While inquiries are chaired by a single person, typically by someone with a legal background such as a judge, they can also appoint a panel of advisors. This is seen, sometimes, as a way to increase the level of trust between inquiry participants and the Chair. Ideally, panels should be made up of advisors with relevant expertise or understanding of the matters to be investigated.
The appointment of an Inquiry Chair can be an opaque process itself. In the case of the Brook House inquiry, the designated chairperson was the current Prisons and Probation Ombudsman, Sue McAllister. However, she recused herself and handed the role to Kate Eves who had led the special investigation into Brook House so far, thereby ensuring continuity in the process.
The terms of reference
Public inquiries are set up with precise terms of reference, issues by a government minister. In practice however, the Chair has significant scope in how he or she wishes to interpret or influence the terms.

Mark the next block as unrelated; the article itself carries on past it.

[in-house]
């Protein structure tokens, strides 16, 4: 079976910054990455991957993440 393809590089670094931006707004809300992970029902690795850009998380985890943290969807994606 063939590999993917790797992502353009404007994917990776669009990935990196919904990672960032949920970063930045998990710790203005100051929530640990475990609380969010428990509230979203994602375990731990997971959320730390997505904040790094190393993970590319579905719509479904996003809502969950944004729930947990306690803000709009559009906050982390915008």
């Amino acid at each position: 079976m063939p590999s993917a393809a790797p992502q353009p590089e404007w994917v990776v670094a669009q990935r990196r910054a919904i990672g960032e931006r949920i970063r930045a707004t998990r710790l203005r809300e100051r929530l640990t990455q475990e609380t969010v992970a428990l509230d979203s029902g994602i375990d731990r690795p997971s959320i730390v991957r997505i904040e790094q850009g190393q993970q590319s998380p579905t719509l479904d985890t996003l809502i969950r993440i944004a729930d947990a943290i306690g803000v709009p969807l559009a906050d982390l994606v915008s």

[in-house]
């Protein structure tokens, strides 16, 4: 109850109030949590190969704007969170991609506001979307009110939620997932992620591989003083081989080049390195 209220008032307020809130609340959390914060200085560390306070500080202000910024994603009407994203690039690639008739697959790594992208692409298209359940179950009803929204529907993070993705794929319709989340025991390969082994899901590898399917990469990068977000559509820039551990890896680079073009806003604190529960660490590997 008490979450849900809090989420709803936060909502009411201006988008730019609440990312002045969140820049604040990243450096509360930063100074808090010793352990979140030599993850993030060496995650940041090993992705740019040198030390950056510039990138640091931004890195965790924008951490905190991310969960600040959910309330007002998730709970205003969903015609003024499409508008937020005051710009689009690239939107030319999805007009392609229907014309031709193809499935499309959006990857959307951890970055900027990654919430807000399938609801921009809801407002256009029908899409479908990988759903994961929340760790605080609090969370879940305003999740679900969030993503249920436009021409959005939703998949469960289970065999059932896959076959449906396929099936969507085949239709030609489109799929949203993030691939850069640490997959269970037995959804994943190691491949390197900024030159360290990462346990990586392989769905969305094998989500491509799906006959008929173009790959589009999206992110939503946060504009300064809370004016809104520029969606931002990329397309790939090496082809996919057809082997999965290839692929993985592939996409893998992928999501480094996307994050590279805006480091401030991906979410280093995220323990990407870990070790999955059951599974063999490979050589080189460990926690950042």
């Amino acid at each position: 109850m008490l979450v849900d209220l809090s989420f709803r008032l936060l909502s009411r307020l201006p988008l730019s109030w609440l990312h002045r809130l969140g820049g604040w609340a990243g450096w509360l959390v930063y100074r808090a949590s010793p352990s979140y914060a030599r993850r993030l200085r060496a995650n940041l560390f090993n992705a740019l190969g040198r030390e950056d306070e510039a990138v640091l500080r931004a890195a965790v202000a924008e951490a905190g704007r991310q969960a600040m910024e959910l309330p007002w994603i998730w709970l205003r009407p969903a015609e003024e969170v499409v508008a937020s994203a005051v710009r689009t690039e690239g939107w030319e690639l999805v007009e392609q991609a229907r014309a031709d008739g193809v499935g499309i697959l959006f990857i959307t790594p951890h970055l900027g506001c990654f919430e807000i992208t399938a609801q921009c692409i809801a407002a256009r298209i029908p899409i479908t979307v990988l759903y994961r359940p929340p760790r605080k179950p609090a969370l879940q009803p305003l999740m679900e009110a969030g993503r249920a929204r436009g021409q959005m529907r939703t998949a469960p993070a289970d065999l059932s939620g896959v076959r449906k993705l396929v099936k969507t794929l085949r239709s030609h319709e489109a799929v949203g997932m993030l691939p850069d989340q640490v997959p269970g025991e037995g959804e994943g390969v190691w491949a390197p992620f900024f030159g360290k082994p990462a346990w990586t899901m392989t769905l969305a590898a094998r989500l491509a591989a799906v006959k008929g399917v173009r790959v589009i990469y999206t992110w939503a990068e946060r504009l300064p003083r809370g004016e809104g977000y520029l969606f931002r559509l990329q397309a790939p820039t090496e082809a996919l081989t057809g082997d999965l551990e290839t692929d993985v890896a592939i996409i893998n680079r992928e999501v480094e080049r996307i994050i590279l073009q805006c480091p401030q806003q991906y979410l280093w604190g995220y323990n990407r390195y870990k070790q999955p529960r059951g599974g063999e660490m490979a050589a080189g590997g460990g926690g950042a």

The Inquiry’s purpose is to investigate the allegations of physical and psychological abuse made by two complainants formerly detained in Brook House, as shown on the BBC Panorama programme in September 2017, and to make recommendations to the Home Office. In particular, the terms of reference for the Brook House inquiry are to investigate:
1) The treatment of complainants, including identifying whether there has been mistreatment and identifying responsibility for any mistreatment.
2) Whether methods, policies, practices and management arrangements (both of the Home Office and its contractors) caused or contributed to any identified mistreatment.
3) Whether any changes to these methods, policies, practices and management arrangements would help to prevent a recurrence of any identified mistreatment.
4) Whether any clinical care issues caused or contributed to any identified mistreatment.
5) Whether any changes to clinical care would help to prevent a recurrence of any identified mistreatment.
6) The adequacy of the complaints and monitoring mechanisms provided by Home Office Immigration Enforcement and external bodies (including, but not limited to, the centre’s independent monitoring board and statutory role of Her Majesty’s Inspectorate of Prisons) in respect of any identified mistreatment.